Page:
Re: Invalid UTF-8 sequences (was: Re: Nicest UTF)

From: Doug Ewell (
Date: Wed Dec 08 2004 - 00:19:11 CST

  • Next message: Doug Ewell: "Re: Invalid UTF-8 sequences (was: Re: Nicest UTF)"

    Kenneth Whistler <kenw at sybase dot com> wrote:

    > I do not think this is a proposal to amend UTF-8 to allow
    > invalid sequences. So we should get that off the table.

    I hope you are right.

    > Apparently Lars is currently using PUA U+E080..U+E0FF
    > (or U+EE80..U+EEFF ?) for this purpose, enabling the round-tripping
    > of byte values uninterpretable as characters to be converted, and
    > is asking for standard Unicode values for this purpose, instead.

    If I understand correctly, he is using these PUA values when the data is
    in UTF-16, and using bare high-bit bytes (i.e. invalid UTF-8 sequences)
    when the data is in UTF-8, and expecting to convert between the two.
    That has at least two bad implications:

    (1) the PUA characters would not round-trip from UTF-8 to UTF-16 to
    UTF-8, but would be converted to the bare high-bit bytes, and

    (2) the bare high-bit bytes might or might not accidentally form valid
    UTF-8 sequences, which mean they might not round-tip either.

    > Say a process gets handed a "UTF-8" string that contains the
    > byte sequence <61 62 63 93 4D D0 B0 E4 BA 8C F0 90 8C 82 94>.
    > ^^ ^^
    > The 93 and 94 are just corrupt data -- it cannot be interpreted
    > as UTF-8, and may have been introduced by some process that
    > screwed up smart quotes from Code Page 1252 and UTF-8, for
    > example. Interpreting the string, we have:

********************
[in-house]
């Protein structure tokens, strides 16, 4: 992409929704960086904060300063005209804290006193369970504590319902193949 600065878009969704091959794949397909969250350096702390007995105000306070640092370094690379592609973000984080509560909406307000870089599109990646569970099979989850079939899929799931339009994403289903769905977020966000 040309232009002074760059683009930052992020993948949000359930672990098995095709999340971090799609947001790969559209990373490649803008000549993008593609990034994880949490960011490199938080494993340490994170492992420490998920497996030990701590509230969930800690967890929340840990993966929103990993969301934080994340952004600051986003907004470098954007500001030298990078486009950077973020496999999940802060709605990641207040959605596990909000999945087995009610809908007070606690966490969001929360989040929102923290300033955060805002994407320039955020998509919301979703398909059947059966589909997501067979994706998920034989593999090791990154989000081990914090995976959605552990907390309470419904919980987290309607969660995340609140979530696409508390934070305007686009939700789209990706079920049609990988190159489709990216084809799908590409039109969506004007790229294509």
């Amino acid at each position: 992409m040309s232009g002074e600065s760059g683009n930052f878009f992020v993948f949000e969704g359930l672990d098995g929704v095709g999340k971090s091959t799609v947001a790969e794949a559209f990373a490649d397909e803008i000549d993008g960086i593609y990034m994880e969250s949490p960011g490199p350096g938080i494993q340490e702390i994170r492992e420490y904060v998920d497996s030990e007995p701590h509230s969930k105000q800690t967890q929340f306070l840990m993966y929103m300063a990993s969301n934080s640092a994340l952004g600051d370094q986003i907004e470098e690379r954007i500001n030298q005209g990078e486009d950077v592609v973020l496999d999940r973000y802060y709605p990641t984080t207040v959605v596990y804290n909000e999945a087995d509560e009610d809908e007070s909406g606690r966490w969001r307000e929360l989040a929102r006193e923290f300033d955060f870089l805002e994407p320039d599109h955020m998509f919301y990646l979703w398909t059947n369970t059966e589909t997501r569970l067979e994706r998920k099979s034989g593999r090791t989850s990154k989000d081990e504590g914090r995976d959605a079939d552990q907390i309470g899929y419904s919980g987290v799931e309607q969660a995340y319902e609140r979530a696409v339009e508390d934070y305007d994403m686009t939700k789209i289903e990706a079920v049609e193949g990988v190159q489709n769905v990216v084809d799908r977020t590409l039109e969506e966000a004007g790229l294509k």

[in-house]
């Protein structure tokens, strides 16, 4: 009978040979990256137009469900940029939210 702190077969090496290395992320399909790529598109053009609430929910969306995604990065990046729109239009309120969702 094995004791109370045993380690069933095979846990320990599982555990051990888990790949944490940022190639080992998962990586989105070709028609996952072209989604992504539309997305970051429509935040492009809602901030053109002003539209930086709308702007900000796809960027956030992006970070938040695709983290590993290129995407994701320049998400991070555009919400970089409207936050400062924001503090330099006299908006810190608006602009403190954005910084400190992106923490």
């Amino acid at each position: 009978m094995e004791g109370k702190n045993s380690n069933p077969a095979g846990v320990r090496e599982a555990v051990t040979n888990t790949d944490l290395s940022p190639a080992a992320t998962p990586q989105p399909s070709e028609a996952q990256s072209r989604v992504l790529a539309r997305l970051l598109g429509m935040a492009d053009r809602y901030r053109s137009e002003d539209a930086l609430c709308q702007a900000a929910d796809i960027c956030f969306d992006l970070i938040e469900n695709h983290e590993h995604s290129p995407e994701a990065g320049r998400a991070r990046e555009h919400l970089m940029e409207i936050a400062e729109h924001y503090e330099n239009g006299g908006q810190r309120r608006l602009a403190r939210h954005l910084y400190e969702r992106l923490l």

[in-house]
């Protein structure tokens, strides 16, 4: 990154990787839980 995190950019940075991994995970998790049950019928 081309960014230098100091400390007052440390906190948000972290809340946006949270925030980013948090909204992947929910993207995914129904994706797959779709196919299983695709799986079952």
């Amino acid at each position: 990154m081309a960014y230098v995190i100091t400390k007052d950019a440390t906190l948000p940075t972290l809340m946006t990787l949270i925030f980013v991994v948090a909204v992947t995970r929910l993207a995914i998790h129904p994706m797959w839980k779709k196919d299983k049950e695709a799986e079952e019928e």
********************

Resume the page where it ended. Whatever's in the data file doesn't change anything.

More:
> <U+0061, U+0062, U+0063, ???, U+004D, U+0430, U+4E8C, U+10302, ???>
    > Now *if* I am interpreting Lars correctly, he is using 128
    > PUA code points to *validly* contain any such byte, so that
    > it can be retained. If the range he is using is U+EE80..U+EEFF,
    > then the string would be reinterpreted as:
    > <U+0061, U+0062, U+0063, U+EE93, U+004D, U+0430, U+4E8C, U+10302,
    > U+EE94>
    > which in UTF-8 would be the byte sequence:
    > <61 62 63 EE BA 93 4D D0 B0 E4 BA 8C F0 90 8C 82 EE BA 94>
    > ^^^^^^^^ ^^^^^^^^
    > This is now well-formed UTF-8, which anybody could deal with.
    > And if you interpret U+EE93 as meaning "a placeholder for the
    > uninterpreted or corrupt byte 0x93 in the original source",
    > and so on, you could use this representation to exactly
    > preserve the original information, including corruptions,
    > which you could feed back out, byte-for-byte, if you reversed
    > the conversion.

    Oh, how I hope that is all he is asking for.

    > Now moving from interpretation to critique, I think it unlikely
    > that the UTC would actually want to encode 128 such characters
    > to represent byte values -- and the reasons would be similar to
    > those adduced for rejecting the earlier proposal. Effectively,
    > in either case, these are proposals for enabling representation
    > of arbitrary, embedded binary data (byte streams) in plain text.
    > And that concept is pretty fundamentally antithetical to the
    > Unicode concept of plain text.

    Isn't this an excellent use for the PUA? These characters are private
    anyway; they are defined by some standard other than Unicode, which is
    not evident in the Unicode data.

    -Doug Ewell
     Fullerton, California

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